16   Pow                               Pow (power)
17   Spl                              Spl (spline)
18   Leg                            Leg (Legendre)
19   Err                   Err (Measurement error)
20   Int                           Int (Intercept)
show.vgms(par.strip.text = list(cex = 0.75))

The fit.variogram() function fits a variogram model to a sample variogram. Arguments of this function include object with the sample variogram, and model with the variogram model which is an output of vgm() with arguments nugget, psill, and range denoting initial values of the iterative fitting algorithm. The fitting method is specified in fit.method and can be ordinary (unweighted) or weighted least squares using a weighting scheme that gives most weight to early lags and downweights those lags with a small number of pairs. Thus, if $$\{ 2 \gamma(h;\boldsymbol{\lambda})\}$$ is a model depending on parameters $$\boldsymbol{\lambda}$$, and $$w_j$$ are weights associated to lag $$h(j)$$, the method of weighted least squares chooses the value of $$\boldsymbol{\lambda}$$ that minimizes

$\sum_{j=1}^k w_j \left[2 \hat \gamma(h(j)) - 2 \gamma(h(j); \boldsymbol{\lambda})\right]^2.$

By inspecting the sample variogram of the zinc data, we may think that a good model for the variogram would be spherical with initial values for the partial sill equal to 0.5, range equal to 900, and nugget equal to 0.1. Figure 14.5 (left) shows the sample variogram v calculated with variogram(), and the variogram generated with vgm() using a spherical model, and with partial sill, range, and nugget equal to our initial guess values. This plot allows us to assess our initial model.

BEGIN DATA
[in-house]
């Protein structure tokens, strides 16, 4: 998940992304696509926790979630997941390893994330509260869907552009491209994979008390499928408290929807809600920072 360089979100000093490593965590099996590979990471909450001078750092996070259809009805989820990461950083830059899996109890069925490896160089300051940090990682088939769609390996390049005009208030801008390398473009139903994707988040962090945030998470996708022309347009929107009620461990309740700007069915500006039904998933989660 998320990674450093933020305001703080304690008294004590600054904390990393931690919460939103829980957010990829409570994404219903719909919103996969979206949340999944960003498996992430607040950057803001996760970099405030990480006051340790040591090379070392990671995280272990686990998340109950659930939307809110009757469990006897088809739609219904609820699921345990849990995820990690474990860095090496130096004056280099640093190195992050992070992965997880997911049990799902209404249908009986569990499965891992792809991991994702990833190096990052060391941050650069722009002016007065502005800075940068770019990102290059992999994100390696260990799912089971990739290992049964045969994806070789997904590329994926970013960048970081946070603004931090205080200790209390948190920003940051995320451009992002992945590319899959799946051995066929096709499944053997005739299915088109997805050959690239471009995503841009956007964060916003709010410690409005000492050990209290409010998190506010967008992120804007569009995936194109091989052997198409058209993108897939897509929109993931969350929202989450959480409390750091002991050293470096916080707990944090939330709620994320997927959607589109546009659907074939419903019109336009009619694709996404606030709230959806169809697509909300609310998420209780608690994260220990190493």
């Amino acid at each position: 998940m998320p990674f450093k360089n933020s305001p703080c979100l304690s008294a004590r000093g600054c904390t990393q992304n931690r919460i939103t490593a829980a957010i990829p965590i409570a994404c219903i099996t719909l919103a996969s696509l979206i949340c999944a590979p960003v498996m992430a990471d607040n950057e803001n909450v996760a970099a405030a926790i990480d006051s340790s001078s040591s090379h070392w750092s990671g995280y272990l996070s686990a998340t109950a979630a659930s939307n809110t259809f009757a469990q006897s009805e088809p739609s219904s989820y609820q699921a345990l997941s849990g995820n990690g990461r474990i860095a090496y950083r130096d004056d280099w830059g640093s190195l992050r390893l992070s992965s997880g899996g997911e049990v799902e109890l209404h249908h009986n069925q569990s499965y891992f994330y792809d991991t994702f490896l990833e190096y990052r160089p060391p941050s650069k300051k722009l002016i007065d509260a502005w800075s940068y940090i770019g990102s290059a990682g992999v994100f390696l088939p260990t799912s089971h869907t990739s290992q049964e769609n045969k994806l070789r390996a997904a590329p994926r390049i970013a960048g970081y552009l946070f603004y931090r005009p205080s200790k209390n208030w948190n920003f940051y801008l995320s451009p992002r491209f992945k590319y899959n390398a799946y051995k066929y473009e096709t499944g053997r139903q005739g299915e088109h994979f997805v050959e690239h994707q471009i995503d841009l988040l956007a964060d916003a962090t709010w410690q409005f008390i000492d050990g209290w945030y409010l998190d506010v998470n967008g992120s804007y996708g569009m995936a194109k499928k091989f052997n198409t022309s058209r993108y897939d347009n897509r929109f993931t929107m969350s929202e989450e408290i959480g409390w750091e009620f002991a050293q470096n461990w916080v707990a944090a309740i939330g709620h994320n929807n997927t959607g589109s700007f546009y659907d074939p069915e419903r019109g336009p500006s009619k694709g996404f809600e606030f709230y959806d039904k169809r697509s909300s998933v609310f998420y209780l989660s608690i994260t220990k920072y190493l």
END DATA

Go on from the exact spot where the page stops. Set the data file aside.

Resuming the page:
vinitial <- vgm(psill = 0.5, model = "Sph",
range = 900, nugget = 0.1)
plot(v, vinitial, cutoff = 1000, cex = 1.5)

Then, we fit a variogram providing the sample variogram and choosing a spherical model (model = "Sph"), and the initial values for the partial sill, range, and the nugget for the iterative fitting algorithm. Figure 14.5 (right) shows the sample and the fitted variogram.

fv <- fit.variogram(object = v,
model = vgm(psill = 0.5, model = "Sph",
range = 900, nugget = 0.1))
fv
plot(v, fv, cex = 1.5)
  model   psill range
1   Nug 0.05066     0
2   Sph 0.59061   897

### 14.1.5 Kriging

Kriging uses the fitted variogram values fv to obtain predictions at unsampled locations. Here, we use the gstat() function of gstat to compute the Kriging predictions.

library(ggplot2)
library(viridis)

k <- gstat(formula = log(zinc) ~ 1, data = meuse, model = fv)

Then, we obtain predictions at the unsampled locations given by meuse.grid with the predict.gstat() function.

kpred <- predict(k, meuse.grid)

The returned object of predict() contains the predictions (var1.pred) and their variance (var1.var) which allow us to quantify the uncertainty of these predictions. Figure 14.6 shows maps with the predictions and variance values. Note that the Kriging predictions are calculated using weights that depend on the variogram estimates, and they are therefore sensitive to misspecification of the variogram model.

ggplot() + geom_sf(data = kpred, aes(color = var1.pred)) +
geom_sf(data = meuse) +
scale_color_viridis(name = "log(zinc)") + theme_bw()

ggplot() + geom_sf(data = kpred, aes(color = var1.var)) +
geom_sf(data = meuse) +
scale_color_viridis(name = "variance") + theme_bw()